The Handoff Process

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Intraoperative handoffs of anesthesia care to other providers are commonplace whether it’s for breaks or at shift change. While there’s no “correct” way to do this, I’ve outlined the approach I take.

  1. Provide a brief background history as well as pertinent exam and lab findings. If the patient has blood products ordered/pending, I mention that (especially antibody status for type and screens).
  2. My most important step is the “left-to-right” survey. Starting from the left side of the patient, I’ll sweep to the right and mention every monitor (nerve stimulator, BIS monitor, BP cuff, pulse oximeter, Bair Hugger, OG tube, temperature probe, etc.), line (peripheral IV, central line, arterial line, Foley), and anything else which may be hanging (fluid bags, infusions)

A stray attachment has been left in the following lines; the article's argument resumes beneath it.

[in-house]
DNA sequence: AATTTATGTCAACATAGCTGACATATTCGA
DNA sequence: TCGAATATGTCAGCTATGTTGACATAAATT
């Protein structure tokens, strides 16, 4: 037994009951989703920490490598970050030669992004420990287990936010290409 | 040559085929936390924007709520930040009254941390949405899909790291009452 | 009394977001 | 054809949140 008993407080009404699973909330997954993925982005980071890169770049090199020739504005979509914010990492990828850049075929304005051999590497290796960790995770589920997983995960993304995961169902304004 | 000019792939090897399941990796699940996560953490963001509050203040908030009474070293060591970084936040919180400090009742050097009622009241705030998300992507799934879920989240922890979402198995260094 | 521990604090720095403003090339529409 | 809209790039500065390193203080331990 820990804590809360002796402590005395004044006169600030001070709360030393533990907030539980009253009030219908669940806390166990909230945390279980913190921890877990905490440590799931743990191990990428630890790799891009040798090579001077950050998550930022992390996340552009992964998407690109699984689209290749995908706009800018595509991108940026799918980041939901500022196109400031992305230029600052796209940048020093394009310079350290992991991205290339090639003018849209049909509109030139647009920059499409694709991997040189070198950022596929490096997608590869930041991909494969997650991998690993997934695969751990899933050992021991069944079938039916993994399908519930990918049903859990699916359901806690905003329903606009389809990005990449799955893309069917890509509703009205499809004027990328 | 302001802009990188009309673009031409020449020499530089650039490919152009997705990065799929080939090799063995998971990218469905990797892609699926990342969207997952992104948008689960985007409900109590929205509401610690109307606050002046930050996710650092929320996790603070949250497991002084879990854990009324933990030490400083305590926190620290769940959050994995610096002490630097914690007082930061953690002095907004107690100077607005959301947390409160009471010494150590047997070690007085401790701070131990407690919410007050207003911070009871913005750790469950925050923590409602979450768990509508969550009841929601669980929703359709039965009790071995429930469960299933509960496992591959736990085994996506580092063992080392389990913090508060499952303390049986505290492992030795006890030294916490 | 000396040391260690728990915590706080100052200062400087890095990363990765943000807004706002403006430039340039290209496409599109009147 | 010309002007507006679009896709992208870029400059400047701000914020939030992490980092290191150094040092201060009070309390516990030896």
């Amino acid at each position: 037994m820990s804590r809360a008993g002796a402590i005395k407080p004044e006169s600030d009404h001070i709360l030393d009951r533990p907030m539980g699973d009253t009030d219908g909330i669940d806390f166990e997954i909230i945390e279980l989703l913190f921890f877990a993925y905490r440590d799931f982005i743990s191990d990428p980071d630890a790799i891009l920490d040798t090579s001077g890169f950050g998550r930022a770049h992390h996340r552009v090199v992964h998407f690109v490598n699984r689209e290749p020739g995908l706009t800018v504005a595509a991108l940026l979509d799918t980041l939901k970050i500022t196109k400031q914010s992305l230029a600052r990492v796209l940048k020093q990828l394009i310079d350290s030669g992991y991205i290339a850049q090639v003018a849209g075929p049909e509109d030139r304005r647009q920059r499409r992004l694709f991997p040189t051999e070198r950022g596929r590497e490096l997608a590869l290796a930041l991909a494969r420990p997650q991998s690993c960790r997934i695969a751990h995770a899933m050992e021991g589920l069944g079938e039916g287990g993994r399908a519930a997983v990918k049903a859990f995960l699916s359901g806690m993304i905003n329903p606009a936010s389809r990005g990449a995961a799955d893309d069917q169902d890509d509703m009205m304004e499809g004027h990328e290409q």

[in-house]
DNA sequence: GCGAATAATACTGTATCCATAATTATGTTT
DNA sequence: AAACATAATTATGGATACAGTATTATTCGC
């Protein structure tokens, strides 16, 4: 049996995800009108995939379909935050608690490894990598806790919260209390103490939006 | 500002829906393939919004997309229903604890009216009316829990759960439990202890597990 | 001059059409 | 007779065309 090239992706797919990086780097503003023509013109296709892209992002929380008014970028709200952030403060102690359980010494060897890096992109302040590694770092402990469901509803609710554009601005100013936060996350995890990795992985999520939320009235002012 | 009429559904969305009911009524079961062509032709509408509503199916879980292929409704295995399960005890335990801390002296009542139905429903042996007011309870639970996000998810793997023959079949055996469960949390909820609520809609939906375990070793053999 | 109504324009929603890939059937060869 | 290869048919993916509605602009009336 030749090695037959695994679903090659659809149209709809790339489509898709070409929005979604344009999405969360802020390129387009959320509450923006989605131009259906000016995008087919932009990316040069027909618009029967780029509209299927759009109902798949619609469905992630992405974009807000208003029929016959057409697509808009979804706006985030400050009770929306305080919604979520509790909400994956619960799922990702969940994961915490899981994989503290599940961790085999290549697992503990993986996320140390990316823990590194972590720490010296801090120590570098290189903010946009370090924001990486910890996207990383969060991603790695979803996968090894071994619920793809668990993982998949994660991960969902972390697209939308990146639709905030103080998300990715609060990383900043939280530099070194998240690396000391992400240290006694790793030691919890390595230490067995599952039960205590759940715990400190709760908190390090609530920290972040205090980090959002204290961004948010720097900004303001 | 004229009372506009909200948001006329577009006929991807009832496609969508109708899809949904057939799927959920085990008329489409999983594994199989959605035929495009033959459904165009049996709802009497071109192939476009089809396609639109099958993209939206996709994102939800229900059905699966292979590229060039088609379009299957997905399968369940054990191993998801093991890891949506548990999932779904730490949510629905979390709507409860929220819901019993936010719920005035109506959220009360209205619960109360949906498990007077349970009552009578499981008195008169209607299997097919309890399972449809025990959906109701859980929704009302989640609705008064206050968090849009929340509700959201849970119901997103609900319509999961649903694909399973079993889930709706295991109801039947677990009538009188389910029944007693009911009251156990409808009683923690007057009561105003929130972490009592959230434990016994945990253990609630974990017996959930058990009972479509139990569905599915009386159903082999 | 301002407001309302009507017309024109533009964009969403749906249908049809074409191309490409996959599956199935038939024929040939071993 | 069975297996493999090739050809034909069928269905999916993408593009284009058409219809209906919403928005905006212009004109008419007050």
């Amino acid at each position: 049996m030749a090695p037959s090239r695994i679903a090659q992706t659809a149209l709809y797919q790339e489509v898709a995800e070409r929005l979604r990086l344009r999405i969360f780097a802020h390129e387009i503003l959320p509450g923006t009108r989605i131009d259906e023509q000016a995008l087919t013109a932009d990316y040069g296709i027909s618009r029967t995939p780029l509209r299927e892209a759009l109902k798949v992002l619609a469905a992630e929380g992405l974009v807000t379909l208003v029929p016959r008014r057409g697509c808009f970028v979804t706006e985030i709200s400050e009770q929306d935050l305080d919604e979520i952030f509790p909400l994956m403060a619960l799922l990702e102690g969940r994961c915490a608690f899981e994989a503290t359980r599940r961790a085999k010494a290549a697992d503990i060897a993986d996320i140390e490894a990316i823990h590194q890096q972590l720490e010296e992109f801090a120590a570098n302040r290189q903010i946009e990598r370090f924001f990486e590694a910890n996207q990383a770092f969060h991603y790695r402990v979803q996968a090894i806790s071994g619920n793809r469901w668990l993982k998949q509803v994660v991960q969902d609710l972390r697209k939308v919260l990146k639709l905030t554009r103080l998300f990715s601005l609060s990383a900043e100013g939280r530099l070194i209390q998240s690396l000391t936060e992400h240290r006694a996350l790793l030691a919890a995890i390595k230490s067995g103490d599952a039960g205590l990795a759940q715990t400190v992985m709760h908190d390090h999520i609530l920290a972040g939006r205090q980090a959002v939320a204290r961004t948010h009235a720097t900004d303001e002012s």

Where the magic happens!
  3. Active issues – I’ll mention things I’ve been struggling with throughout the case (hypertension, hypoxemia, etc.), how I’ve been dealing with it, and things which have and have not worked. Some examples I’ve recently dealt with include having to bolus albumin and intermittent vasopressors for hypotension, having to start a Cardene infusion for hypertension, more frequent administration of muscle relaxant than usual, and high peak pressures responsive to endotracheal tube suctioning. This saves the new provider a lot of time in troubleshooting problems and finding efficacious solutions.
  4. I make sure all the drugs I pushed (especially narcotics), procedure notes, and other case information are all accurately documented. I’ll also mention how the patient was pre-operatively (anxious, calm, altered) and the goals for post-op disposition (PACU, ICU, step-down).

Typically, a thorough handoff at the end of a shift takes me ~2 minutes and hopefully leaves with the incoming provider with a sense of how the case has been going so far and issues he or she may need to deal with.

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